Everything you need to know about the nation’s oldest citizen-science initiative
Each year beginning in mid-December, volunteers across the Americas brave winter weather to take part in the nation’s longest-running community science bird project. The Christmas Bird Count, or CBC, takes place annually between December 14 and January 5 and is organized by the National Audubon Society.
The CBC is an important source of data regarding the distribution and abundance of bird populations – helping scientists and conservationists track the health of bird populations over time. The data collected during the CBC is used to inform conservation efforts, guide research, and educate the public about the importance of birds.
THE HISTORY OF THE CBC
Despite its importance for conservation today, The Christmas Bird Count has its roots in a slightly less bird-friendly holiday tradition. The CBC was ornithologist Frank Chapman’s alternative to an event called the Christmas “Side Hunt” – a competition between hunters to see who could garner the largest pile of birds (and other unlucky animals) within a 24-hour period.
Chapman, who was the editor of the magazine "Bird-Lore" (which later became "Audubon Magazine"), proposed the idea of a "Christmas Bird Census" as a way to engage people in the observation and study of birds rather than killing them. The first census took place on December 25, 1900, and 27 observers in 25 locations counted about 90 species of birds.
HOW THE CBC WORKS TODAY
Today, over a century after its start, the annual CBC has evolved into a highly sophisticated and well-orchestrated initiative involving tens of thousands of volunteers. Birders of all ages and skill levels head out into the field on their assigned date and count birds within a 15-mile diameter circle. Each circle is assigned a "compiler" who is responsible for coordinating the count within that circle and collecting the data from the participants. The data is then submitted to the National Audubon Society where it is compiled and analyzed.
HOW YOU CAN GET INVOLVED
The CBC is a great way for people to get outside, enjoy nature, and contribute to important conservation efforts. This year, the Brodhead section of the CBC convened at Three Waters Reserve after the count, where longstanding compiler and local birding expert, Quentin Yoerger, led the discussion for Three Waters Reserve’s very first “Lunch & Learn”.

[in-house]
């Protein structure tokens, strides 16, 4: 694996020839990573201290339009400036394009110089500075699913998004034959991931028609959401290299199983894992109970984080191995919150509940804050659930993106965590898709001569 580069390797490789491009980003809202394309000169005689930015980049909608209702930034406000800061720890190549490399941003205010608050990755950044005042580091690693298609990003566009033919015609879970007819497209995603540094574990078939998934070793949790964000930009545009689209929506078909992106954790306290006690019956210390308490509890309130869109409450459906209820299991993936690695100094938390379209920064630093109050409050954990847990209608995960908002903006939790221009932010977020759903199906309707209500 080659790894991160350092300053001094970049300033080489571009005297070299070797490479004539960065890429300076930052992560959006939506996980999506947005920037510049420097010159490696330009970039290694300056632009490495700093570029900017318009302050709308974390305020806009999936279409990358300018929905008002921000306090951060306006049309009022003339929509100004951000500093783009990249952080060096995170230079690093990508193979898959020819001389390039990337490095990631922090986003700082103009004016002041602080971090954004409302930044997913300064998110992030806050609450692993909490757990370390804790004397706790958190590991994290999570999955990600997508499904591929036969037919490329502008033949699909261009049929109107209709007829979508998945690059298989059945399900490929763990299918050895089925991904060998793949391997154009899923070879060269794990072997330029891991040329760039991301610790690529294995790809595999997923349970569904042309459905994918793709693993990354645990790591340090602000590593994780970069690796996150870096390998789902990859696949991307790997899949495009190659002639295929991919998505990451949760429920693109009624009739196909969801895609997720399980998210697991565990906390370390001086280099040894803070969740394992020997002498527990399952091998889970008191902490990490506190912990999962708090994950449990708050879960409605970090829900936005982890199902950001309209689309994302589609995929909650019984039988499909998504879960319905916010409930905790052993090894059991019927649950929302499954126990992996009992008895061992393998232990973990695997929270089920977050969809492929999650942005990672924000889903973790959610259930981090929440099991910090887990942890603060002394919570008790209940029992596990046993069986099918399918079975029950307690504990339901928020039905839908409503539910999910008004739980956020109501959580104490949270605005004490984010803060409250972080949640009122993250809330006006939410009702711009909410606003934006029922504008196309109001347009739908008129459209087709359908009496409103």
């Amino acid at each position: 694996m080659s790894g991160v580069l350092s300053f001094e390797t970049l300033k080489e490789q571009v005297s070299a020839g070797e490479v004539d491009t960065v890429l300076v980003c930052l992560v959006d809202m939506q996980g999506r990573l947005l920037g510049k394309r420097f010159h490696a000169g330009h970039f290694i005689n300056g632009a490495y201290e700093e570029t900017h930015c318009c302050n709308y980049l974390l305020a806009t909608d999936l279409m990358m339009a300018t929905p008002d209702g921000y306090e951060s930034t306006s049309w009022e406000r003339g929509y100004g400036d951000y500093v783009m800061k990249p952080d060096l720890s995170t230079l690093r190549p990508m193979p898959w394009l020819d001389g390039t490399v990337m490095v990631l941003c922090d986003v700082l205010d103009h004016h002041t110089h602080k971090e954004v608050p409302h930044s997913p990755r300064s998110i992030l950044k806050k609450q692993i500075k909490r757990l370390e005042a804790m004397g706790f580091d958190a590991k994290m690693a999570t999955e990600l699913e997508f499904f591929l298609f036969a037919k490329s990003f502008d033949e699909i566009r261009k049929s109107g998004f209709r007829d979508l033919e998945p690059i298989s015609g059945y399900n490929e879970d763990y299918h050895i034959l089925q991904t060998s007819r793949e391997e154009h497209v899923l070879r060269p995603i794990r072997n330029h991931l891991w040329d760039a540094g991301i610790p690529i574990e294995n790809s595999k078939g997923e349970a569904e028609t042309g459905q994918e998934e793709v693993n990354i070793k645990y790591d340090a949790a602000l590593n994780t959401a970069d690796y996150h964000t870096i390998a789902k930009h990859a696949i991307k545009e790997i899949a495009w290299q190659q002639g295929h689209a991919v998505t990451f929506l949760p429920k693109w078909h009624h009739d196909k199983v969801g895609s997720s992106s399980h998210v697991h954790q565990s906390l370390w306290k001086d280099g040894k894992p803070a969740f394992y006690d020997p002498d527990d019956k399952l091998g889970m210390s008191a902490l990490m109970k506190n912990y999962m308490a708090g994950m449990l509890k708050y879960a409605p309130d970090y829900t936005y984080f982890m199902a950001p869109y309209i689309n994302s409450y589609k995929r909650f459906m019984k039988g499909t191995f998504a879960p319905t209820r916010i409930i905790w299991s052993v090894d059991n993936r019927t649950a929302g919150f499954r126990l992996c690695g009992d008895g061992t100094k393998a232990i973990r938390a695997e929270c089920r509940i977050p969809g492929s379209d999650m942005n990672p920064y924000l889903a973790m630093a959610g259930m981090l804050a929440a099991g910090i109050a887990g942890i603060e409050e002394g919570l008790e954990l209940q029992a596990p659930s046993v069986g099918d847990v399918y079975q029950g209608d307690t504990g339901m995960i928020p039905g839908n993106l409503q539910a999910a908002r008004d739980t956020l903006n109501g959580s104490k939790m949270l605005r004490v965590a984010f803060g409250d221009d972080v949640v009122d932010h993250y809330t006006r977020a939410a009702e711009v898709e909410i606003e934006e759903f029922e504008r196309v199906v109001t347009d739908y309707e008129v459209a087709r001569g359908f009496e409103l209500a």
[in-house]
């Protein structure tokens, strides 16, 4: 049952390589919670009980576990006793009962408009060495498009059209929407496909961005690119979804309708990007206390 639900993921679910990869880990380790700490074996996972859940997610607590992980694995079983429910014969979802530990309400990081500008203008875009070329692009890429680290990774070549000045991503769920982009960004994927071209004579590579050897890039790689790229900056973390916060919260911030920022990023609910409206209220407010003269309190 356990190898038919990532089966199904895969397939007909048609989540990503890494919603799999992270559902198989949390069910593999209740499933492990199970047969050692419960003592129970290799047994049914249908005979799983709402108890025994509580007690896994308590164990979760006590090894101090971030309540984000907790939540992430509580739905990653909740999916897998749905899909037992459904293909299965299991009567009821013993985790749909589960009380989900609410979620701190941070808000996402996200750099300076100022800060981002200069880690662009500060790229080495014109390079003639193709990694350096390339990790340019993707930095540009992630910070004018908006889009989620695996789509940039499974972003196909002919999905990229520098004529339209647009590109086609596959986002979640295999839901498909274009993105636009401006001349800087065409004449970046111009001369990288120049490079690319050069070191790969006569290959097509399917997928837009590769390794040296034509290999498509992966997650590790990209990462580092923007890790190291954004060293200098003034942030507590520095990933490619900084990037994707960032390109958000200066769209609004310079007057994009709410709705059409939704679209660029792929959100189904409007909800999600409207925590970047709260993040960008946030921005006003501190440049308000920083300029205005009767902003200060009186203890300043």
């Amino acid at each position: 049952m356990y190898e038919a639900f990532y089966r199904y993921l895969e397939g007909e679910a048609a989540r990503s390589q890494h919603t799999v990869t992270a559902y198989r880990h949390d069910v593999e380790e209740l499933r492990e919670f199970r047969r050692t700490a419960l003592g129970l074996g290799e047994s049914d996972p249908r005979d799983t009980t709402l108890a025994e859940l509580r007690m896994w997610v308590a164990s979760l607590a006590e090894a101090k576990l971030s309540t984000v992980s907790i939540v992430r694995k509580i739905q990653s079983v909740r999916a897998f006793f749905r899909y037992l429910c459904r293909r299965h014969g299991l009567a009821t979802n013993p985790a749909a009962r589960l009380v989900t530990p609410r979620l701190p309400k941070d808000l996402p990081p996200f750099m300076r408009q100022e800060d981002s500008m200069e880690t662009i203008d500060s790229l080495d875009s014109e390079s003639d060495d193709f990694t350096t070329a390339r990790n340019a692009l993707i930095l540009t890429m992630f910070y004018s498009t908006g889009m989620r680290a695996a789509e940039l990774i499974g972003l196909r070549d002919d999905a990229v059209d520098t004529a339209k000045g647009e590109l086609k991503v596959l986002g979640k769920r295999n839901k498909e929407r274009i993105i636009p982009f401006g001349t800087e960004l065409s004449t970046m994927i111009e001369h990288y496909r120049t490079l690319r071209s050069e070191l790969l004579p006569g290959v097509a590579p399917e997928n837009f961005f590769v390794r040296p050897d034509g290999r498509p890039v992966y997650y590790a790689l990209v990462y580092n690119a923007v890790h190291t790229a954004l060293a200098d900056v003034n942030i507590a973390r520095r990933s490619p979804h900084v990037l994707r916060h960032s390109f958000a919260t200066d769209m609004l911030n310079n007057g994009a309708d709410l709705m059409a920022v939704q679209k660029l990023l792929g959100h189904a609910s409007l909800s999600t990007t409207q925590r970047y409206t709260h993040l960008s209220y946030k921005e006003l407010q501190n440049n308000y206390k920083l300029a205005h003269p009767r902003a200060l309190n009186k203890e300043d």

Entitled “Our Early Winter Birds”, this public event featured a presentation explaining the importance of CBC and released the 2022 findings. A few of the highlights from this year include the arrival of a new species to the area, the Eurasian Tree Sparrow, an invasive species first introduced to the U.S. in 1870. Eurasian Collared Doves, another invasive, were found in record high numbers, while a native species, the Rough-legged Hawk, was not spotted for the first time in 17 years. View the full report at the end of this article.
"Our Early Winter Birds" Lunch & Learn at Three Waters Reserve (Brodhead, WI)
The presentation was preceded by a memorable mediterranean-style lunch buffet prepared by TWR’s award-winning executive chef, John Marks. Over lunch, attendees had the opportunity to meet the Brodhead CBC crew, as well as connect and share stories with other curious community members and bird lovers.
Photography by Melissa Christie (Madison, WI), Short-eared Owl
HUNGRY FOR MORE?
Three Waters Reserve's new Lunch & Learn series strives to increase community engagement and awareness regarding important conservation topics. Upcoming Lunch & Learns will take place at least once a month over a Thursday noon hour from December through March. Scheduled topics for 2023 include farmer-led watershed initiatives, gardening for health, celebrating local wildlife and plantlife, understanding conservation easements and more.
To stay in the loop about upcoming Lunch & Learns at Three Waters Reserve, stay tuned to our social channels or head to our events calendar. To learn how you can get involved with the Brodhead and/or Monroe sections of the CBC, contact Brodhead compiler Quentin Yoerger at firstname.lastname@example.org.